I returned home last night after this 26-day speaking tour through Germany, Spain, France, Menorca, and Australia.  My what a delight to walk out this morning to tall green grass and contented animals.  I'll look forward to getting acquainted with the new intern team as well.

 So what is my primary reflection on this trip covering so much area and meeting more than 500 farmers around the world?

 Number one is surely that the level of landscape management and care around the world is atrocious.  When you know what can be done and what should be done to keep green vegetation covering the soil,  seeing the flogged and eroding acreage is heartbreaking.  And it's everywhere.

 The growing worldwide indictment of livestock generally and cattle specifically is certainly warranted.  But eliminating them is not the answer.  The answer is using them like mega-fauna throughout the centuries.  How is that?  Moving, mobbing, and mowing.  It's quite siimple, but the profoundness of this simplicity is lost on most of the world.

 The whole trip reinforced just how unusual I am.  And all of those who understand how to mimic historic normalcy.  As a world, we have collectively taken and not given back.  We have been lazy.  We have not observed.  We have not built resilience.  We have exploited and reduced the commons. 

 I'm acutely aware of this mismanagement among the farmers of my own community.  But to see it on such a global scale is shocking and disheartening.  That what we do here at Polyface is this unusual is a modern tragedy.  It should be normal, practiced by the mainstream around the world.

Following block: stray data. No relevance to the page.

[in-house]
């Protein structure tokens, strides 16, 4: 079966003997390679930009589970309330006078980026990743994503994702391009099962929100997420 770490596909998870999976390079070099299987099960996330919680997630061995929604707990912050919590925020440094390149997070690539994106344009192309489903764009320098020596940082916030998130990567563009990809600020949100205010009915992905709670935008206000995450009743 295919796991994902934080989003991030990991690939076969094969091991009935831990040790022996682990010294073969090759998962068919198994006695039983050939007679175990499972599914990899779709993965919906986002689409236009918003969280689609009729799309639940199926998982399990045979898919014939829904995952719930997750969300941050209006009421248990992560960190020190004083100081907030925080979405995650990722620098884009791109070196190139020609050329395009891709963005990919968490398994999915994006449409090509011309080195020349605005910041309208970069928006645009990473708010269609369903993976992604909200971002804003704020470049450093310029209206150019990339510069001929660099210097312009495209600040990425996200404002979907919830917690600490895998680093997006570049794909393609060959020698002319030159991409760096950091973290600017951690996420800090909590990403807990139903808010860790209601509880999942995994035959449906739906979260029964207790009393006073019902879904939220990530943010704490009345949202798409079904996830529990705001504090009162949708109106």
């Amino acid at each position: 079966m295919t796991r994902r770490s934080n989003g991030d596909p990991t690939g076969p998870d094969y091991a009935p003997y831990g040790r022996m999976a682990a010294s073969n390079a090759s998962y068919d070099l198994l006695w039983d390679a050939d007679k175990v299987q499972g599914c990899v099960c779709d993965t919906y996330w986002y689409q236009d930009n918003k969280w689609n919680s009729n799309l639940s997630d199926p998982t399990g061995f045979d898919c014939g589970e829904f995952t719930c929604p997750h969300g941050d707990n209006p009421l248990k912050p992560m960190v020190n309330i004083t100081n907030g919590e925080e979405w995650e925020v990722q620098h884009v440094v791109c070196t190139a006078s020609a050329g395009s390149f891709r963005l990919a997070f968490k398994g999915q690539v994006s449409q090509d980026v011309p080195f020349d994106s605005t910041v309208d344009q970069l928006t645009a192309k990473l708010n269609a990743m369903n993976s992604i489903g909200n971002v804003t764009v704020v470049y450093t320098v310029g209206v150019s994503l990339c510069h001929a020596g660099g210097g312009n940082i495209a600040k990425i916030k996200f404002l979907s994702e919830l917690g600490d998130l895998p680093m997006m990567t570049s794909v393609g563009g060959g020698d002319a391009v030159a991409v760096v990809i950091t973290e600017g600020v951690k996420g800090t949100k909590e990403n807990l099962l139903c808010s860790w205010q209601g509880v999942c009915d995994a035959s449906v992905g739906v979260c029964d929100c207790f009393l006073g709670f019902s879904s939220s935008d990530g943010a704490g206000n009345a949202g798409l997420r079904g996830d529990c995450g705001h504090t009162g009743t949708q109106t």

That is not to say I failed to see some amazingly positive things.  I saw earthworms and trees in Australia.  I saw fledgling attempts at mob grazing in Germany, France and Menorca.  These points of light notwhithstanding, the overall impression was of landscape degradation and refusal to adopt the most rudimentary understanding of ecological function.

 Those of us who live in the integrity food movement space find great encouragement among our friends and the young folks entering the integrity farming opportunity.  More people are coming to this.  But the overriding management of the world's agricultural land base is negative and destructive . . . still.  When will it turn around?  I have no idea, but it certainly can't occur too soon.

 The other big take away is about regulations.  I did not go to Africa or China or southeast Asia where I'm told these are not problems.  But certainly in the European Union and Australia, the so-called highly developed tier, regulations are a major obstacle to these points of light farmers accessing their communities with good product and good practice.

 Whether it's the inability to cut a tree or process a chicken and sell it to a neighbor, the "it's forbidden" phrase hangs over the head of every innovative farmer.  Fighting through red tape and just trying to implement the most basic healing options in the farm and food system is fraught with inspections, licenses and bureaucracy.  What started to control the bad guys now precludes the viability of good guys. 

 "You can't legally do that here"  was certainly one of the most common phrases I heard throughout the tour.  What a shame that good landscape management practice is more often than not thwarted by regulatory intrusion.  It begs the question:  "How much progress could we make if the government just got out of the way?"  More than you can imagine.

 What will you do today to move the healing agenda forward?